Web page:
All images by Kristian Leven. Used with permission.
“I’ve definitely returned from that trip with a different outlook,” Kristian Leven tells us as he speaks of his time in Ethiopia. A country with widespread poverty, Kristian visited with the good intention of documenting what he saw. However, unlike a normal day in London, Ethiopia brings plenty of challenges for a street photographer. “People would see you, stop what they’re doing, and crowd around you.” During a trip which made him feel privilege and guilt, whilst giving him unwanted attention, Krisitan still did what he does best; he created quality street photography.
A well-traveled street photographer, Kristian is no stranger to different cultures. But was there something about this trip that impacted him more than others? Would the sheer magnitude of culture shock impact him more than ever before? We caught up with him to find out…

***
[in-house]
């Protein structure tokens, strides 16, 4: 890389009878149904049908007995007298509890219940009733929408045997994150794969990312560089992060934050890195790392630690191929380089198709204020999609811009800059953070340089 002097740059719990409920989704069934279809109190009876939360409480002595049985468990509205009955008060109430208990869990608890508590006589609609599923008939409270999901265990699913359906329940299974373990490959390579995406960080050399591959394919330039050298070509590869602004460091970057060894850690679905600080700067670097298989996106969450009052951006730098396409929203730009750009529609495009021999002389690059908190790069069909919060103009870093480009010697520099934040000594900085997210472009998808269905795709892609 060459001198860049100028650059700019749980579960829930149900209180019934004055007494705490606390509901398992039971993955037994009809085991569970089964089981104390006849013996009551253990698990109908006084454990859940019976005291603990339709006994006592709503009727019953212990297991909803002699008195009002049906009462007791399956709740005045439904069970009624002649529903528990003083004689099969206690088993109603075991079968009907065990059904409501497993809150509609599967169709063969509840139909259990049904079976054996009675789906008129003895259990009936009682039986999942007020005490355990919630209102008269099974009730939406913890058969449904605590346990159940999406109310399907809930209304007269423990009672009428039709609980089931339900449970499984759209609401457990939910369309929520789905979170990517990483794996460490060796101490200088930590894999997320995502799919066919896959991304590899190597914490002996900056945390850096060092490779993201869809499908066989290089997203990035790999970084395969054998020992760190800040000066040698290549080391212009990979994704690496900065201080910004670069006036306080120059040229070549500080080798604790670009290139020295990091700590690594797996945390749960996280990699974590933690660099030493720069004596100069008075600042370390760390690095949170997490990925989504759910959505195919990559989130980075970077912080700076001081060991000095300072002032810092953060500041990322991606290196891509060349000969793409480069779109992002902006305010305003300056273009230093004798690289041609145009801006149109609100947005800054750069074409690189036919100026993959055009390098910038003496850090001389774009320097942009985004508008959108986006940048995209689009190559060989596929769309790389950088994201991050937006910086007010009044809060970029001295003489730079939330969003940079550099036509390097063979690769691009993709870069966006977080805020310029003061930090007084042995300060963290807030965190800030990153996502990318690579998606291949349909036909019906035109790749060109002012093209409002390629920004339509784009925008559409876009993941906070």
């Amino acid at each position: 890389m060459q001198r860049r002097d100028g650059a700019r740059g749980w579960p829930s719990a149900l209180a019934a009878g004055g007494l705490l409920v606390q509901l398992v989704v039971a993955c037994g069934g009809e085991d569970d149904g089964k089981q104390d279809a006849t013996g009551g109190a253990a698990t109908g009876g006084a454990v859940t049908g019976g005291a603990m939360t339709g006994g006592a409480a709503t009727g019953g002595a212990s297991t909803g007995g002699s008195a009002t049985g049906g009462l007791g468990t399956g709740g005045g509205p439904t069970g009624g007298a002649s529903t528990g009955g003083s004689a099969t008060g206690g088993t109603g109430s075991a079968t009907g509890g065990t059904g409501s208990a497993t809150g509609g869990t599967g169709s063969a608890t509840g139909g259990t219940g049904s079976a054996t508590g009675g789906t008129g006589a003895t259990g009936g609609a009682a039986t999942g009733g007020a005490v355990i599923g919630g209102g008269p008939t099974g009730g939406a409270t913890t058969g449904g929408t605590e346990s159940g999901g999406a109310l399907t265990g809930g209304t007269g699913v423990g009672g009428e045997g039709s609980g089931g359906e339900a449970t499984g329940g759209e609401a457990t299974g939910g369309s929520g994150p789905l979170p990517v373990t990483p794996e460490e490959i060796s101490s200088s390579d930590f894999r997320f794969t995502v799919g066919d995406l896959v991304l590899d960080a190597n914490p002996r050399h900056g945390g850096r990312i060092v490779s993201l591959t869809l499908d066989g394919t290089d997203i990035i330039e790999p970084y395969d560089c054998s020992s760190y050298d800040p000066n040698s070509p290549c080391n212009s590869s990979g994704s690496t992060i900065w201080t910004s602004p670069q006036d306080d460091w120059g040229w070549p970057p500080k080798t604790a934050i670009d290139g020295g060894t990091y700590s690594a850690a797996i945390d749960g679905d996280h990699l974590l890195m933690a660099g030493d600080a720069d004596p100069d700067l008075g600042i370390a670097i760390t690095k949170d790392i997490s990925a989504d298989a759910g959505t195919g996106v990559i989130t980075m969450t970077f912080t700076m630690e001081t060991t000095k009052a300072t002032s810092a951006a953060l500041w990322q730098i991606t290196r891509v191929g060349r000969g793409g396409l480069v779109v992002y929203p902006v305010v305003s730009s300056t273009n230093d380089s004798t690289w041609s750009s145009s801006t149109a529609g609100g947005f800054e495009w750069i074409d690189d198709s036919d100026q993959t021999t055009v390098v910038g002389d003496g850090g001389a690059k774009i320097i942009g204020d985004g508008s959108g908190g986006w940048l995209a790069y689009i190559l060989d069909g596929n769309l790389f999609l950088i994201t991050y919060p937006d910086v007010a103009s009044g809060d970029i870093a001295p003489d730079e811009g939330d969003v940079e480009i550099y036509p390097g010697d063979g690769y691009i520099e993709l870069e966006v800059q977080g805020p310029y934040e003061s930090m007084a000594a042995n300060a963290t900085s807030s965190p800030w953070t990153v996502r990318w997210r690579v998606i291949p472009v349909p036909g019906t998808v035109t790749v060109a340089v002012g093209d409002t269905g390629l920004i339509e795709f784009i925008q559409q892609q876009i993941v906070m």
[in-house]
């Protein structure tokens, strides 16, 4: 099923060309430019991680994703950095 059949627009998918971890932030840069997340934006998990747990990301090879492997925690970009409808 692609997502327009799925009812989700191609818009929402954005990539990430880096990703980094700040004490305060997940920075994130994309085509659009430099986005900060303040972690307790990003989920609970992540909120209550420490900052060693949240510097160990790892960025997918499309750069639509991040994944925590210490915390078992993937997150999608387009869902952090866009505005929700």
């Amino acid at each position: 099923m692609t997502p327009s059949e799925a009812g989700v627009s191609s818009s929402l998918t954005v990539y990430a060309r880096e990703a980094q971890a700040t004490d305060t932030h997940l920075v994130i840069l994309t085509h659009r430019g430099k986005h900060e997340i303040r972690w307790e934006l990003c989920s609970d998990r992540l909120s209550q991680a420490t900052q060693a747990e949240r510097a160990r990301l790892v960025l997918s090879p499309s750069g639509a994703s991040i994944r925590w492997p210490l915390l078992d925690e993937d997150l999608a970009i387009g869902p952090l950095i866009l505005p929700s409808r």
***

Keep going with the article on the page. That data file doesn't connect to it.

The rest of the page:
Phoblographer: You speak about how your first few days in Ethiopia were somewhat of a culture shock. Were you able to get out and shoot during those days and how did it influence the way you approached your street photography?
KL: Absolutely, I went out with Guille Ibanez, Jure Maticic (whom I traveled with) pretty much as soon as we got there. Not ideal as it was baking hot and the middle of the day!
“I certainly got the impression there that our presence wasn’t very welcomed in places…”
I remember this feeling as if all the attention was on us; that we would stop conversations and turn a lot of heads. I initially found it all a bit too intense to be honest, as I haven’t been in an environment like that before. It meant that I didn’t feel as comfortable as I normally would when walking around and shooting by myself. It took me a few days to get my confidence up.